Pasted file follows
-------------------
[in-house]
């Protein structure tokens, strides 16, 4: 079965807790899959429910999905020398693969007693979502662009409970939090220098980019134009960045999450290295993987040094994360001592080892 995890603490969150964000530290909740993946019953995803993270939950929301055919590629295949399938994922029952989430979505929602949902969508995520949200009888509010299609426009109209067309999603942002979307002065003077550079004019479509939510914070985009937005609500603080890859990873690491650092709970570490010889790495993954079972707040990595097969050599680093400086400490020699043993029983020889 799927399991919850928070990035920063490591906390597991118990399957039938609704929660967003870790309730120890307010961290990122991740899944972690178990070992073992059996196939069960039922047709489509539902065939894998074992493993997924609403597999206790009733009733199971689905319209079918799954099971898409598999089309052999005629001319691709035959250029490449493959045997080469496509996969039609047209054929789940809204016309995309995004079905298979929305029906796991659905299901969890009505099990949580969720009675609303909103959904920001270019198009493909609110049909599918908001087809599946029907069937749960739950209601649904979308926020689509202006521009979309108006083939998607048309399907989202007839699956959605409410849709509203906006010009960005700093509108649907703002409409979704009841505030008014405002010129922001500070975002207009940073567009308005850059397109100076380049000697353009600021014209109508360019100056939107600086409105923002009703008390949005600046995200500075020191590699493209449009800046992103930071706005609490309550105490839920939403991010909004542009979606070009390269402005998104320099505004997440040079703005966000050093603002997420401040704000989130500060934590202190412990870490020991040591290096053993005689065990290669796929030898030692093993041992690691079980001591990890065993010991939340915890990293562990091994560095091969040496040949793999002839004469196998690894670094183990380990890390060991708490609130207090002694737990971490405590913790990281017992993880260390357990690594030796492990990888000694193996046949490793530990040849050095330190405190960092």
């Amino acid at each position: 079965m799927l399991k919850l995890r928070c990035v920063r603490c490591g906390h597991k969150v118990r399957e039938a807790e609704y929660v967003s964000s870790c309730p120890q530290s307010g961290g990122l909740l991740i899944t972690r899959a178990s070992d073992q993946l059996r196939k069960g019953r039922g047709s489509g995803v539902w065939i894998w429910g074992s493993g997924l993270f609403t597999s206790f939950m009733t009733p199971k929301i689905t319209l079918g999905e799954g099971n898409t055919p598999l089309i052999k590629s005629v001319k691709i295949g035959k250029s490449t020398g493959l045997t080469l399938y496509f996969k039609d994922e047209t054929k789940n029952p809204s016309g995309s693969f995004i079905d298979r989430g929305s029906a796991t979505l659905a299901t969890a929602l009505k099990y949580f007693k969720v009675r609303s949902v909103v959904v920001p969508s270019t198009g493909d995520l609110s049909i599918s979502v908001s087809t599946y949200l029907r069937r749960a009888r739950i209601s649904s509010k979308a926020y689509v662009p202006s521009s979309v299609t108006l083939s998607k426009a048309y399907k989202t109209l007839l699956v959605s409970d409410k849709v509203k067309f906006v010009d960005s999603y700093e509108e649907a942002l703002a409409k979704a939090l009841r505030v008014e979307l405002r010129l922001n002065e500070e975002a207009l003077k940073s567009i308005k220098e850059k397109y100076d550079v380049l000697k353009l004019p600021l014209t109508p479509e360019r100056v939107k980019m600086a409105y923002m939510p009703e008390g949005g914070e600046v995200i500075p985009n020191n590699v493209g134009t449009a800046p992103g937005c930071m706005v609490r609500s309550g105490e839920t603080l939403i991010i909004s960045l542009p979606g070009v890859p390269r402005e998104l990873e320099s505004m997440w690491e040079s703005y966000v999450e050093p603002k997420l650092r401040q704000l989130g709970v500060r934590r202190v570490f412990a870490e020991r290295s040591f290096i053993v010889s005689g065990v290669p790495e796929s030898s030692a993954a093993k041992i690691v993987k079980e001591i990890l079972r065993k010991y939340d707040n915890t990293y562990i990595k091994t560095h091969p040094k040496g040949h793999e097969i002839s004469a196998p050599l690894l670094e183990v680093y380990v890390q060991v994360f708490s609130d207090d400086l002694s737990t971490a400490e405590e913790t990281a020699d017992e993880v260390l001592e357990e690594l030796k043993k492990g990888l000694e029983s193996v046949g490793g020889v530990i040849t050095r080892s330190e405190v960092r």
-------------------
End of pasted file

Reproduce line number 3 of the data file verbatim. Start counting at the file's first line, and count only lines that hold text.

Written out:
């Amino acid at each position: 079965m799927l399991k919850l995890r928070c990035v920063r603490c490591g906390h597991k969150v118990r399957e039938a807790e609704y929660v967003s964000s870790c309730p120890q530290s307010g961290g990122l909740l991740i899944t972690r899959a178990s070992d073992q993946l059996r196939k069960g019953r039922g047709s489509g995803v539902w065939i894998w429910g074992s493993g997924l993270f609403t597999s206790f939950m009733t009733p199971k929301i689905t319209l079918g999905e799954g099971n898409t055919p598999l089309i052999k590629s005629v001319k691709i295949g035959k250029s490449t020398g493959l045997t080469l399938y496509f996969k039609d994922e047209t054929k789940n029952p809204s016309g995309s693969f995004i079905d298979r989430g929305s029906a796991t979505l659905a299901t969890a929602l009505k099990y949580f007693k969720v009675r609303s949902v909103v959904v920001p969508s270019t198009g493909d995520l609110s049909i599918s979502v908001s087809t599946y949200l029907r069937r749960a009888r739950i209601s649904s509010k979308a926020y689509v662009p202006s521009s979309v299609t108006l083939s998607k426009a048309y399907k989202t109209l007839l699956v959605s409970d409410k849709v509203k067309f906006v010009d960005s999603y700093e509108e649907a942002l703002a409409k979704a939090l009841r505030v008014e979307l405002r010129l922001n002065e500070e975002a207009l003077k940073s567009i308005k220098e850059k397109y100076d550079v380049l000697k353009l004019p600021l014209t109508p479509e360019r100056v939107k980019m600086a409105y923002m939510p009703e008390g949005g914070e600046v995200i500075p985009n020191n590699v493209g134009t449009a800046p992103g937005c930071m706005v609490r609500s309550g105490e839920t603080l939403i991010i909004s960045l542009p979606g070009v890859p390269r402005e998104l990873e320099s505004m997440w690491e040079s703005y966000v999450e050093p603002k997420l650092r401040q704000l989130g709970v500060r934590r202190v570490f412990a870490e020991r290295s040591f290096i053993v010889s005689g065990v290669p790495e796929s030898s030692a993954a093993k041992i690691v993987k079980e001591i990890l079972r065993k010991y939340d707040n915890t990293y562990i990595k091994t560095h091969p040094k040496g040949h793999e097969i002839s004469a196998p050599l690894l670094e183990v680093y380990v890390q060991v994360f708490s609130d207090d400086l002694s737990t971490a400490e405590e913790t990281a020699d017992e993880v260390l001592e357990e690594l030796k043993k492990g990888l000694e029983s193996v046949g490793g020889v530990i040849t050095r080892s330190e405190v960092r």